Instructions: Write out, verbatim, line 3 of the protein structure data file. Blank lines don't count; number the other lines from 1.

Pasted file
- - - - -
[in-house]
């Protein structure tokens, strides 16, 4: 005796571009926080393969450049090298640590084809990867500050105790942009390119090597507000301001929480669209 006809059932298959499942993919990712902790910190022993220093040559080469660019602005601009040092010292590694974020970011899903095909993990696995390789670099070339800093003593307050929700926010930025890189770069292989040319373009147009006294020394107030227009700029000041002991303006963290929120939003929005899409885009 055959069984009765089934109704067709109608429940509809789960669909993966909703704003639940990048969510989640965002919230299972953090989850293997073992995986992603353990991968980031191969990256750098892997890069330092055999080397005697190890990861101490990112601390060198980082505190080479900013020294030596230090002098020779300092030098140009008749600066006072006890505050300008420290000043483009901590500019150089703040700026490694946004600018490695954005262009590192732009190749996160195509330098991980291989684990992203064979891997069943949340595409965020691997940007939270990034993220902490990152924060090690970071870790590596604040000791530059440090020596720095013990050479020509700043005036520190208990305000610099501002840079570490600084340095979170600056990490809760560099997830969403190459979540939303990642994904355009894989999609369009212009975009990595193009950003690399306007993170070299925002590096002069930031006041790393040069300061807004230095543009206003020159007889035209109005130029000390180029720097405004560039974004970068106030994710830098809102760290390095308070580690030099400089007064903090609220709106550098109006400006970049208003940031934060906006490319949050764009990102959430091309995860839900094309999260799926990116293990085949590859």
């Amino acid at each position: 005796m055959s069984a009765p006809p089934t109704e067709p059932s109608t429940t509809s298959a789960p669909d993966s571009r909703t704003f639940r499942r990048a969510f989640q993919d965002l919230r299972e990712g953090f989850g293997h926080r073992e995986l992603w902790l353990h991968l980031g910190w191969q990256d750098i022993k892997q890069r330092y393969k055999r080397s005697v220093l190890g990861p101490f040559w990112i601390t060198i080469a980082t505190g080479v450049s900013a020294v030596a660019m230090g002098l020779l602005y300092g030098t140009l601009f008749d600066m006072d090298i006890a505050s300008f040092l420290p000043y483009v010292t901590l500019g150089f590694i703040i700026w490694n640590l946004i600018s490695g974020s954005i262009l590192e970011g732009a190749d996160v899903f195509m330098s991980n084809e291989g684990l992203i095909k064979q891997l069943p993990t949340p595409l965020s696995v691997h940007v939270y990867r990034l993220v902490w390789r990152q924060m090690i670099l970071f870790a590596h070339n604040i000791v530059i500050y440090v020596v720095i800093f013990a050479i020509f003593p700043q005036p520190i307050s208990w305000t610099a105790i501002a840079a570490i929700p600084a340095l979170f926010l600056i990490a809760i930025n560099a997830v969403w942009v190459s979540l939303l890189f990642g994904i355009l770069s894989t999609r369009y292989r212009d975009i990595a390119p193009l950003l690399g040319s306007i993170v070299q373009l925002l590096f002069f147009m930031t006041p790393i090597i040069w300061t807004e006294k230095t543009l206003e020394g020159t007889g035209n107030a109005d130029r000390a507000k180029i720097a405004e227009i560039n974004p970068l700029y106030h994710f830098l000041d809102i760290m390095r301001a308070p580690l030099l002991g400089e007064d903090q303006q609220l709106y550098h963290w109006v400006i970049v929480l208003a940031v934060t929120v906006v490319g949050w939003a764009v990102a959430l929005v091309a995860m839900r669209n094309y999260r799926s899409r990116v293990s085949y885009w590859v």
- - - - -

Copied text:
């Amino acid at each position: 005796m055959s069984a009765p006809p089934t109704e067709p059932s109608t429940t509809s298959a789960p669909d993966s571009r909703t704003f639940r499942r990048a969510f989640q993919d965002l919230r299972e990712g953090f989850g293997h926080r073992e995986l992603w902790l353990h991968l980031g910190w191969q990256d750098i022993k892997q890069r330092y393969k055999r080397s005697v220093l190890g990861p101490f040559w990112i601390t060198i080469a980082t505190g080479v450049s900013a020294v030596a660019m230090g002098l020779l602005y300092g030098t140009l601009f008749d600066m006072d090298i006890a505050s300008f040092l420290p000043y483009v010292t901590l500019g150089f590694i703040i700026w490694n640590l946004i600018s490695g974020s954005i262009l590192e970011g732009a190749d996160v899903f195509m330098s991980n084809e291989g684990l992203i095909k064979q891997l069943p993990t949340p595409l965020s696995v691997h940007v939270y990867r990034l993220v902490w390789r990152q924060m090690i670099l970071f870790a590596h070339n604040i000791v530059i500050y440090v020596v720095i800093f013990a050479i020509f003593p700043q005036p520190i307050s208990w305000t610099a105790i501002a840079a570490i929700p600084a340095l979170f926010l600056i990490a809760i930025n560099a997830v969403w942009v190459s979540l939303l890189f990642g994904i355009l770069s894989t999609r369009y292989r212009d975009i990595a390119p193009l950003l690399g040319s306007i993170v070299q373009l925002l590096f002069f147009m930031t006041p790393i090597i040069w300061t807004e006294k230095t543009l206003e020394g020159t007889g035209n107030a109005d130029r000390a507000k180029i720097a405004e227009i560039n974004p970068l700029y106030h994710f830098l000041d809102i760290m390095r301001a308070p580690l030099l002991g400089e007064d903090q303006q609220l709106y550098h963290w109006v400006i970049v929480l208003a940031v934060t929120v906006v490319g949050w939003a764009v990102a959430l929005v091309a995860m839900r669209n094309y999260r799926s899409r990116v293990s085949y885009w590859v």